And the Password Is...#%?@&!

How to recall your PINs and protect them from theft

Password? Sure, I know my password. My four-digit personal identification number for my credit and automated teller machine cards is my ex-wife's birthday. My eight-letter password, for computer log-ins and Web sites, is the name of the office's former FedEx driver. That's how it was, at least, until password hell broke out. More and more, even free Web sites make you register before you can get a peek. Now I count 49 passwords I have to remember, and some, such as the one that gives me access to my company's network, I have to change every 90 days or so.

It's enough to make me paste yellow stickies all over my computer--a violation of the No. 1 password security rule. But there's a safer and only slightly less convenient way. It's called a password manager, a piece of software that organizes all of your passwords and PINs and stores them in an encrypted file on your computer.

You can download hundreds of password managers from the Internet. Most cost $10 or $20 after a short trial, but some free ones are just as good and harder for hackers to crack. I looked at those and put together a shortlist of top-rated programs you can trust (table). One tip is to avoid password managers that store your data on their servers instead of your PC or are supported by advertising and are likely to monitor your surfing.

I have been using a program called Password Safe for several years. (Don't confuse it with PasswordSafe, which stores your list on its Web site.) It and other early password managers, such as Whisper 32, are rudimentary, but they do the job. You type in a title to identify each Web site, network log-in, or e-mail account along with the user I.D. and password for each one. The program encrypts the list and stores it on your computer.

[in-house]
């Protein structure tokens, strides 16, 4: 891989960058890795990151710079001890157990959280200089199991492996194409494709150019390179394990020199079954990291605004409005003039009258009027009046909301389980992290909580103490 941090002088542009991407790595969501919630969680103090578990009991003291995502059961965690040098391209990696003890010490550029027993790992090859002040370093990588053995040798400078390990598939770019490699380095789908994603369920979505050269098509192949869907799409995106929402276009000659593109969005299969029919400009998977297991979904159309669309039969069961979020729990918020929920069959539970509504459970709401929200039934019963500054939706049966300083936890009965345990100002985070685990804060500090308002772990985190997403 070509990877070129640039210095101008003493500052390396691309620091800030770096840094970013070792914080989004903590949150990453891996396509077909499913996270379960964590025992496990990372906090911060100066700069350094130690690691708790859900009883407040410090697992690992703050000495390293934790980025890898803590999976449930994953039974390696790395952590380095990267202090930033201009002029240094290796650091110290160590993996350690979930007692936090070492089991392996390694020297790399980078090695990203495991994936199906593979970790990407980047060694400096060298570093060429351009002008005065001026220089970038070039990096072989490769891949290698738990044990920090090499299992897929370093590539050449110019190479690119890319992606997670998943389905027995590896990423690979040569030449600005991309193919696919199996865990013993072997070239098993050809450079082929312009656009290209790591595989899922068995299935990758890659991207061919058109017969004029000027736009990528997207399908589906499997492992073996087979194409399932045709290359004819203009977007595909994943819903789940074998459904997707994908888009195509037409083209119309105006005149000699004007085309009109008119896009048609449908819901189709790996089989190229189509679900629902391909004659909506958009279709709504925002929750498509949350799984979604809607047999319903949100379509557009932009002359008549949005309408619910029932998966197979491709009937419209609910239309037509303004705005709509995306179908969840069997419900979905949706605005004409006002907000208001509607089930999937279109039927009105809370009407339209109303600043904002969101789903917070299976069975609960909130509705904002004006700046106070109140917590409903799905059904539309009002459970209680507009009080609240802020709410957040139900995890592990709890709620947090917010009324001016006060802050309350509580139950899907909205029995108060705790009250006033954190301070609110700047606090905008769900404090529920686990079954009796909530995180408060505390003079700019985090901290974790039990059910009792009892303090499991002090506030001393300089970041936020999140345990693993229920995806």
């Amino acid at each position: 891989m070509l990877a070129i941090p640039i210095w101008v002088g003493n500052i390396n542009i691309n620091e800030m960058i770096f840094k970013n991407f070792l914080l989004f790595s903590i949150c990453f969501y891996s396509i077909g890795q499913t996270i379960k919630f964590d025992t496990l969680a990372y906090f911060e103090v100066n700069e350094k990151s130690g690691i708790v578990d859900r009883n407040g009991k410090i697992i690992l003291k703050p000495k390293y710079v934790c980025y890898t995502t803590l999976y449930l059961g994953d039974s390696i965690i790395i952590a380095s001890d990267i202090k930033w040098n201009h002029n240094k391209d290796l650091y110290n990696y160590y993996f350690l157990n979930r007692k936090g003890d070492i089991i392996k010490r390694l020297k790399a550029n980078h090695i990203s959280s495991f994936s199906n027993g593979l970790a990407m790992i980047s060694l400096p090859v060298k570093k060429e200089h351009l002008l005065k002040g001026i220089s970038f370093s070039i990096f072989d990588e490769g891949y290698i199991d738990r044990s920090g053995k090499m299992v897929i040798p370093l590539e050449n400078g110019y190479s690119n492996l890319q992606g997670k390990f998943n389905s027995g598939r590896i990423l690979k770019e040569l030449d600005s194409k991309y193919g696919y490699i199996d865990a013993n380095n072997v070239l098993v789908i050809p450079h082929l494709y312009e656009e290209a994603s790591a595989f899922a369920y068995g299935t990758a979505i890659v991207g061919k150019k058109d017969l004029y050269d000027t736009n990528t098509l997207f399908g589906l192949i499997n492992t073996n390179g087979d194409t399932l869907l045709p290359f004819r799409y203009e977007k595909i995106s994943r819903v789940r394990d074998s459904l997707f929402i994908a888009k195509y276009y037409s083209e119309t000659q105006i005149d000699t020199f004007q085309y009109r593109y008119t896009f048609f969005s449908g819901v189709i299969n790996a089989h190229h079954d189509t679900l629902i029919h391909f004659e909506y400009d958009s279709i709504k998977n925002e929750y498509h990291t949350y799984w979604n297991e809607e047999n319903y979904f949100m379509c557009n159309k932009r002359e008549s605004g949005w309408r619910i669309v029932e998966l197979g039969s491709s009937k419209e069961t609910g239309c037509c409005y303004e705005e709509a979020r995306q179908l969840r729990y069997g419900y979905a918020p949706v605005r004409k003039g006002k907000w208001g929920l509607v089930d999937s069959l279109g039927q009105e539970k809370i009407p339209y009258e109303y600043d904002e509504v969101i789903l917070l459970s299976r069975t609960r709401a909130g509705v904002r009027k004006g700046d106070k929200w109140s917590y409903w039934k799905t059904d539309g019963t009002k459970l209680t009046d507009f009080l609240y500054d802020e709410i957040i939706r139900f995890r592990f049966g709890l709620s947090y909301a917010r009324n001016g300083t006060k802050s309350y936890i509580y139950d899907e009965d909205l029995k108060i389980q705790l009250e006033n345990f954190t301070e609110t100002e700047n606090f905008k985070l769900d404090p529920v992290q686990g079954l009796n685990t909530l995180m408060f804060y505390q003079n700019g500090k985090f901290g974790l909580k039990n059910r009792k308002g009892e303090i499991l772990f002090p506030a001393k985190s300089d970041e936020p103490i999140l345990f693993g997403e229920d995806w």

To decode the list, you must use the key, which is another password. It's a good idea to pick a phrase instead of a word. Mine is 28 characters long, but it's the only password I have to remember. When you need a specific password, unlock the file and look it up. Click on the title and the password is temporarily stored in memory; a second keystroke or mouse click will paste the word into the Web site's log-in box.

Password managers have evolved over time so if you want more features, pick a newer one. With Access Manager or Oubliette, you can also store the Web address so you can go directly to the log-in page at the same time you retrieve your password. All of the programs will automatically generate hard-to-guess random passwords for you, such as 6sAH27f. That's handy for Web sites you rarely visit.

KeyWallet, introduced last year, is a more ambitious program. It can even create the list if you want, remembering each keystroke you type when you first log on to a Web site. On subsequent visits you drag and drop your user name and password to fill the log-in boxes. Apple computers come with Keychain, similar to KeyWallet.

Whether you use a password manager or not, here are a few tips for creating passwords: Because password-hacking programs often are based on lists of common words, don't use a word found in a dictionary. Don't use a word followed by two numbers. Don't use any part of your name, address, or birthday. Don't use the same password for more than one account. Use upper and lower-case letters, numbers, and such symbols as # and &, if you can.

If you use a handheld device, store your passwords there so the list is handy. Zetetic's Strip 1.0 or Yaps 2.5 from MSB Software are free password managers designed for the Palm. Wherever you keep them, be sure to have a backup, say, on a floppy disk. Or print out your list, scrawl your master password on it, and store it with your banking and charge-account documents. This will protect all your passwords against a computer crash, as well as your own failing memory.

By Larry Armstrong

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